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William Glackens Hardcover – May 1, 1996


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Product Details

  • Hardcover: 279 pages
  • Publisher: Abbeville Press; 1st edition (May 1, 1996)
  • Language: English
  • ISBN-10: 1558598685
  • ISBN-13: 978-1558598683
  • Product Dimensions: 12.4 x 10.3 x 1.2 inches
  • Shipping Weight: 4.4 pounds (View shipping rates and policies)
  • Average Customer Review: 5.0 out of 5 stars  See all reviews (1 customer review)
  • Amazon Best Sellers Rank: #563,804 in Books (See Top 100 in Books)

Editorial Reviews

From Publishers Weekly

Glackens (1870-1938) was a leading American impressionist, a great realist figurative painter and a witty chronicler of urban life; all these aspects of his work are on full display in this vibrantly illustrated study. It catalogues the amazing Glackens Collection of the Fort Lauderdale Museum of Art, to which Ira Glackens, the artist's son, bequeathed more than 400 of his father's artworks in 1990. The Philadelphia-born painter's mainstream impressionist pictures, made under the influence of Renoir beginning around 1910, look sensuous yet stilted. Much more convincing are his gritty Paris street scenes (1895-1896) and the poetic, magical renditions of ephemeral urban and suburban pleasures made in and around New York City. In his engaging essay, City University of New York art history professor Gerdts, an authority on American impressionism, shows how Glackens's embrace of the incisive Ashcan school realism of The Eight, a group that also included John Sloan and Maurice Prendergast, flowed from his experience as a freelance illustrator and artist-reporter. Santis, the museum's curator, provides selective commentary on individual works.
Copyright 1996 Reed Business Information, Inc.

From Library Journal

Glackens, perhaps the most sublime of the artists collected under the rubrics "The Eight" or the "Ashcan School," worked in an idiom that echoed the work of Manet and Renoir. Though his work is less well known than that of his friend, John Sloan, it lies at the heart of American Impressionism. Gerdts, one of the foremost historians in the field of American art (Art Across America, LJ 12/90), has written extensively on Impressionism in the past (American Impressionism, 1980). His critical biographical essay on Glackens is informative and provides a good basic background for the artist's work. The heart of this particular volume, however, is the catalog (and complementary essay) by Jorge H. Santis of the nearly 500 works that form the Glackens Collection of the Museum of Art, Fort Lauderdale, Florida, the most comprehensive collection of the artist's work. Extensively illustrated, this work is highly recommended for larger collections of American art.?Martin R. Kalfatovic, Smithsonian Inst. Libs., Arlington, Va.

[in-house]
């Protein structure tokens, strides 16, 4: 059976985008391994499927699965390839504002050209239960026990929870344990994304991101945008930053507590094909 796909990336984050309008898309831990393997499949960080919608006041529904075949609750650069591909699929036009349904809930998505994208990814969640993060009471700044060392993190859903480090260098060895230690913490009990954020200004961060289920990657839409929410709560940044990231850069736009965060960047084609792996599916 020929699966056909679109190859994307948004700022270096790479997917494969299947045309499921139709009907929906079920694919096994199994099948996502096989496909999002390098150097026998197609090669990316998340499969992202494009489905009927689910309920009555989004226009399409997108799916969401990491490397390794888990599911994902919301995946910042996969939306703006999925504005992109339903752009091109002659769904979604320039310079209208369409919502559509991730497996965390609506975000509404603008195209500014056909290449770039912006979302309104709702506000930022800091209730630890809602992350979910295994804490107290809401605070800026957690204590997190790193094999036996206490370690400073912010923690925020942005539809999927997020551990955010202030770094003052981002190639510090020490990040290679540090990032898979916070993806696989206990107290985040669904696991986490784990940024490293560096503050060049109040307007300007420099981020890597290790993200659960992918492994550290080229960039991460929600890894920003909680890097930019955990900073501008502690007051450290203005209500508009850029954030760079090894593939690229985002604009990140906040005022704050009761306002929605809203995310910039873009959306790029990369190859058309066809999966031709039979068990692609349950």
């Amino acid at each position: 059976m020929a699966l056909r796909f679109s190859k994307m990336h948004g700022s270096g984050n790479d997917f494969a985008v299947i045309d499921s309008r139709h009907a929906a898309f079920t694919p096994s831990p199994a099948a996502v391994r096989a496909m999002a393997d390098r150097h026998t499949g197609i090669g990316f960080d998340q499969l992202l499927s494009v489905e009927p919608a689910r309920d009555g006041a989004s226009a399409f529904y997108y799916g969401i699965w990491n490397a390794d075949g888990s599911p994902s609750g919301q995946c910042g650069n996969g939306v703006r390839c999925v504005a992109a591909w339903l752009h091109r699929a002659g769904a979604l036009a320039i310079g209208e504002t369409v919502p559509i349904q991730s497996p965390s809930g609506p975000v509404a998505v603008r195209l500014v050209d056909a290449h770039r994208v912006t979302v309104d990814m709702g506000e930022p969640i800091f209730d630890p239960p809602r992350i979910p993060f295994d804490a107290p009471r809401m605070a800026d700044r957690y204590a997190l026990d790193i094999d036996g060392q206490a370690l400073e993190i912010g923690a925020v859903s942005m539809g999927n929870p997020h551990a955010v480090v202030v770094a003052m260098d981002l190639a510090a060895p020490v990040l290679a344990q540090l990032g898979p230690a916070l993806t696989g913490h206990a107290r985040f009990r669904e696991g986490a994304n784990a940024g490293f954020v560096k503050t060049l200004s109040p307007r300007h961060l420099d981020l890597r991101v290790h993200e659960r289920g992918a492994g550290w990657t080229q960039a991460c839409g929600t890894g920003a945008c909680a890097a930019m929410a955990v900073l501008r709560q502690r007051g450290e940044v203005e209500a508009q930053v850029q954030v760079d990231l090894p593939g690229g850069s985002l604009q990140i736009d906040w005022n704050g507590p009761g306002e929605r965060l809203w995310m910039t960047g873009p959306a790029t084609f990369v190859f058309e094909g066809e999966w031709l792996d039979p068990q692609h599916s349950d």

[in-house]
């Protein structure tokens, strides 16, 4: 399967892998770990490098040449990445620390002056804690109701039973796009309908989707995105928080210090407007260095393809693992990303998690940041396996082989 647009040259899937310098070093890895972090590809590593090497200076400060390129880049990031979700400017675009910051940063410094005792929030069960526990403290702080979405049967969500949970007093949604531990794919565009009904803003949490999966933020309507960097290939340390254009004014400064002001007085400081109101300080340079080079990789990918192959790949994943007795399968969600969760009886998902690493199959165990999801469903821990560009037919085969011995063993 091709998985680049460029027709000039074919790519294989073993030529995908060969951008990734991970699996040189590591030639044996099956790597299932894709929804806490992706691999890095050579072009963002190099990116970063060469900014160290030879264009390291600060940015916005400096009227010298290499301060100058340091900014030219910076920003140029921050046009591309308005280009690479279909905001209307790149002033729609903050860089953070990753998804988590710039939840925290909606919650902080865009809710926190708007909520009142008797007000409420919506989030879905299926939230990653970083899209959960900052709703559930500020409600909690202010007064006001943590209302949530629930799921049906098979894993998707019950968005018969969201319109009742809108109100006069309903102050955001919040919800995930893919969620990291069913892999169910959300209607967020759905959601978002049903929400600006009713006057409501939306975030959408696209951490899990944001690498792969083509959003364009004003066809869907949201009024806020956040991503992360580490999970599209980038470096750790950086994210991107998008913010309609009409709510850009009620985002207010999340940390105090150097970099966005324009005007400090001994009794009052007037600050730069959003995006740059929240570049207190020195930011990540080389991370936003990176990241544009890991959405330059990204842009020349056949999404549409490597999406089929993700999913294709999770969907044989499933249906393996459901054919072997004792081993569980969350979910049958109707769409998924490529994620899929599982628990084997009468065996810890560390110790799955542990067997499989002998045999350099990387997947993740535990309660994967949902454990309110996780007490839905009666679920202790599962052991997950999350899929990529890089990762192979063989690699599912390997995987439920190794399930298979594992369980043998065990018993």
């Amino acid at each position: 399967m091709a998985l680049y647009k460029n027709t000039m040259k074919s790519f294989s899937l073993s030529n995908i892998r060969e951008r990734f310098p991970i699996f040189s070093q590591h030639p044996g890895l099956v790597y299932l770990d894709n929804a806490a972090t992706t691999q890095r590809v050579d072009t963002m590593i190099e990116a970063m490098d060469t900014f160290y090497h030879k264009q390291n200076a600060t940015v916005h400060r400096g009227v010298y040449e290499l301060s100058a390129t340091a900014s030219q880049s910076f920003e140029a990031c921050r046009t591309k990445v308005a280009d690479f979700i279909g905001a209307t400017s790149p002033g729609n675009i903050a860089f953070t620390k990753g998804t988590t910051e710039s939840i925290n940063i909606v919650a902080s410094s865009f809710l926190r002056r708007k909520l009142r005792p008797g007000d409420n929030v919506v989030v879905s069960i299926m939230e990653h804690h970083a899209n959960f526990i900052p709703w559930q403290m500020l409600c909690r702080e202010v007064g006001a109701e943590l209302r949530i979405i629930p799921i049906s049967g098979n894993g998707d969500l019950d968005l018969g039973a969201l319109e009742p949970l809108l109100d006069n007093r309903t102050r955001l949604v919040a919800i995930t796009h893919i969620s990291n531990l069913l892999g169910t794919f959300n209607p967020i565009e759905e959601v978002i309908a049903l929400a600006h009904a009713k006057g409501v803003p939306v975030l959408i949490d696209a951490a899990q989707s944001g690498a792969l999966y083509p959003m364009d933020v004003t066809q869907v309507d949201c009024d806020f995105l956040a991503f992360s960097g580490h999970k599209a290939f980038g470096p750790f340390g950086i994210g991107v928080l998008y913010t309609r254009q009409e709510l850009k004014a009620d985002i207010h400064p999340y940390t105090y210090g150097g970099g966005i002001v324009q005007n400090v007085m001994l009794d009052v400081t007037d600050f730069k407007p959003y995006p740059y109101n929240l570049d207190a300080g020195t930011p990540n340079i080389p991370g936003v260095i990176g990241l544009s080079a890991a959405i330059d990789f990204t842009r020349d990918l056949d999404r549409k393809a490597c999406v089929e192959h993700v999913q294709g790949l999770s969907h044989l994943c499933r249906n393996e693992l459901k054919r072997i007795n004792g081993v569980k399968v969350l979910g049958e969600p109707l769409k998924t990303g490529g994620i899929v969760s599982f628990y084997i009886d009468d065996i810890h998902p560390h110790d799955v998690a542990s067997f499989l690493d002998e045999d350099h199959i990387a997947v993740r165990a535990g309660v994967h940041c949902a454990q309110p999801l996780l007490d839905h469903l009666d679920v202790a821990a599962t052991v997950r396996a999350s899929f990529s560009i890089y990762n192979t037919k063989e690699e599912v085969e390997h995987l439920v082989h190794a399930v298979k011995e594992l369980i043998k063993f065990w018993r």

Copyright 1996 Reed Business Information, Inc.

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2 of 2 people found the following review helpful By drkhimxz on January 8, 2014
Format: Hardcover Verified Purchase
A true delight. To kick off the display of a treasure chest of materials on the work of William Glackens presented to the Museum of Art, Fort Lauderdale, Florida, by Ira Glackens, the artist's son, this most entertaining volume was published in 1996. While I have the original hard-bound edition, which is available used, there is also a paperbound version . Used and paperbound editions are available at more accessible prices than are the still-in-print new hardbound copies. The main body of the work is comprised of an extended essay, pretty much a book in itself, by the noted art-historian and expert on American Impressionism, William Gerdts; the remainder is led off by a nice essay by Jorge H. Santis, followed by a substantial catalogue of the collection given the Museum by Ira Glackens, illustrated in black and white. This latter is of considerable value to the scholar seeking acquaintanceship with many aspects of the oeuvre of this major early 20 Century American artist.
For the general reader interested in the life and work of a distinguished American artist, Professor Gerdts has done the subject, the museum, and the donor proud. He is thoroughgoing yet never dry. Since the subject appeared to have been a devoted husband and father, never in financial difficulty after becoming established, not one to go to extremes in his personal or professional behavior, his biography doesn't lend itself to the high drama of a Pollock or Warhol. Yet there not a dull page is to be found; in clear, understandable, non-technical language, Gerdts tells us of the man and what we will find in his work. He recognizes the sources of influence but is also clear about the originality with which he uses the artistic heritage.
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